No wonder then, that in 1990, Ted Turner, in a speech to the American Humanist Association, made his now famous quip: “Christianity is a religion for losers.” Because by Turner’s definition, we kind of are. And I couldn’t be prouder.

Let us not dismiss the celebration of these Saints as coming from another time when things any easier than they are now. And let us not excuse ourselves from joining our ranks because we think they were any different than we are sitting in this church this morning.

The Saints of God lived in times just like our own. The Saints of God were exactly like us.

The time in which we live needs more saints of God, just folk like us.

Yesterday at the Diocesan Convention, the Bishop spoke words from one of my favorite saints, Jonathan Myrick Daniels. Jonathan Daniels was a seminarian at what would come to be known as the Episcopal Divinity School just across the river in Harvard Square. Daniels was 26 years old in 1965 when he answered Rev. Dr. King’s call for people to join in the civil rights work in Selma, Alabama. 

Upon being released from jail, he and three other activists went to the local store to buy a soda while waiting for a ride home. In the doorway of the store stood a special county deputy, holding a shotgun. As the deputy took aim at Ruby Sales, a young African American civil rights worker, Daniels, attempting to protect Sales, was killed. Daniels was not perfect. He did not possess anything beyond the grasp of anyone in this room. But when the world offered him fear, Daniels offered the love of God in return.

These words, written by Jonathan Daniels two months before his death, seemed to me as though he could have written them to us this morning. They are written from Selma, but could be from Charlottesville, or New York, from Jerusalem or Syria, from Houston, Puerto Rico or Brookline.
Daniels wrote:

"This is the stuff of which our life is made. There are moments of great joy and moments of sorrow. … There are good [people] here, just as there are bad [people.] There are competent leaders, and a bungler here and there. We have activists who risk their lives … We have neutralists who cautiously seek to calm troubled waters. We have [those] about the work of reconciliation who are willing to reflect upon the cost and pay it. Perhaps at one time or another, [we] are all of these.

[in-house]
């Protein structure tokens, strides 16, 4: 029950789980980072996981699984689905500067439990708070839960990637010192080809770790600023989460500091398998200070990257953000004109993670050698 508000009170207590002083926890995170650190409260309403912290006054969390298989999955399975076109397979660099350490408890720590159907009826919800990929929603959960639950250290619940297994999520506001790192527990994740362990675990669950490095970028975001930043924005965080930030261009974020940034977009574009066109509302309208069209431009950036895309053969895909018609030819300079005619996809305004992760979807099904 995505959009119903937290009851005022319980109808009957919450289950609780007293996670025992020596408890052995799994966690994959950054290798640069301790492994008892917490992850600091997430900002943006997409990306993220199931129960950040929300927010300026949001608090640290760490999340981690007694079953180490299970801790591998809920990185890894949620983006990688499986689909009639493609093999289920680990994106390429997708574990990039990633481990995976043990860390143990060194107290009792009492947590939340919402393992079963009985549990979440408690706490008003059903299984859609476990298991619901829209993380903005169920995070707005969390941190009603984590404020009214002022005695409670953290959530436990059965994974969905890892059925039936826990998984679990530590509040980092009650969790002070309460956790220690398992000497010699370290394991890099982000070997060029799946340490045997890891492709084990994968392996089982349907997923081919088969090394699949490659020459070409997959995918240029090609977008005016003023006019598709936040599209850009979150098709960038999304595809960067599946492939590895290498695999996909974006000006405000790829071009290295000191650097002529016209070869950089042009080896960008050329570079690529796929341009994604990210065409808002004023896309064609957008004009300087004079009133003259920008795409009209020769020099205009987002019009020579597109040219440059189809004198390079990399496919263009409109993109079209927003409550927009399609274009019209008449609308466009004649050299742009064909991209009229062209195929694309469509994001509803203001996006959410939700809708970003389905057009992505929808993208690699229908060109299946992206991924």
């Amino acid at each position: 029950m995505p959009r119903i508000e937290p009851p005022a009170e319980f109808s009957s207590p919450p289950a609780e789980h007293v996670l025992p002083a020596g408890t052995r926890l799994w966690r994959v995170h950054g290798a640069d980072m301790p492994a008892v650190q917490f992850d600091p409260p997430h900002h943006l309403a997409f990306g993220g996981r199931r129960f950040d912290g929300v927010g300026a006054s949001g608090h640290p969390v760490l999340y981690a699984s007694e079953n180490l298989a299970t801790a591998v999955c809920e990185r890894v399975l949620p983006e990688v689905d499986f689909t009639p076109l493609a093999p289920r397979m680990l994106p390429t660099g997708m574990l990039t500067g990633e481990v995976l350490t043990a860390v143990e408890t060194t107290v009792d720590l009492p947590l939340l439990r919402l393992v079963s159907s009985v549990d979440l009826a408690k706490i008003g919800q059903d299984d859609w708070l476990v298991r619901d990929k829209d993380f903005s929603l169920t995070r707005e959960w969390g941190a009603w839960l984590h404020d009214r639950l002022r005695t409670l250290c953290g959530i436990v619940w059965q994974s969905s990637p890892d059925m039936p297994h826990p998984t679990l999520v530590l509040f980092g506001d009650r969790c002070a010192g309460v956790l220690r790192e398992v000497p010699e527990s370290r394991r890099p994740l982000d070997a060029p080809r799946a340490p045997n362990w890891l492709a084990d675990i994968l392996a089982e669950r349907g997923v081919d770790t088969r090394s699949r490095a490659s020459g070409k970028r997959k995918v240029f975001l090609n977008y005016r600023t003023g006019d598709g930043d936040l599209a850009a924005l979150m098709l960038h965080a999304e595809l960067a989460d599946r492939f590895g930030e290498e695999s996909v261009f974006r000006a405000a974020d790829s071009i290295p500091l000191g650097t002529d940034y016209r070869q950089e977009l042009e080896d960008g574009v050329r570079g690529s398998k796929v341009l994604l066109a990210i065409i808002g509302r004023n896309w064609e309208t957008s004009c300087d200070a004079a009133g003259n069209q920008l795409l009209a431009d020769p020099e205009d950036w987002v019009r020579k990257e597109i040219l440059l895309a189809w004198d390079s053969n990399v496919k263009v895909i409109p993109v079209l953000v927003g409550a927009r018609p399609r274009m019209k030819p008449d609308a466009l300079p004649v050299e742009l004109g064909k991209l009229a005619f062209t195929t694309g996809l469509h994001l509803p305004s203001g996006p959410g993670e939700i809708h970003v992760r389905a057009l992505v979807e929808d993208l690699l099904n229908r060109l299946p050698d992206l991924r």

Sometimes we take to the streets, sometimes we yawn through interminable meetings. … Sometimes we confront a posse, and sometimes we hold a child. Sometimes we stand with [those] who have learned to hate, and sometimes we must stand apart from them. …[But] through the bramble bush of doubt and fear and supposed success we are groping our way to the realization that above all else, we are called to be saints. That is the mission of the Church everywhere. And in this, Selma, Alabama is like all the world: it needs the life and witness of militant saints.” 2

So go. Love intentionally, extravagantly, unconditionally. The broken world waits in darkness for the light that is you. And there’s not any reason, no not the least why we shouldn’t be one too. 3


© 2017 The Reverend Jeffrey W. Mello

2 Jonathan Myrick Daniels, “A Burning Bush,” in The New Hampshire Churchman: The Magazine of the Protestant Episcopal Church in the Diocese of New Hampshire, June 1965, vol. XVII, No. 9.

My gratitude to the Rt. Rev. Alan M. Gates, Bishop of Massachusetts for his inspiration.  He used the quote from Jonathan Daniels in his Convention remarks on November 4, 2017.  ( And I had been thinking about the hymn, “I Sing a Song of the Saints of God” since he used it as a refrain in a Confirmation sermon.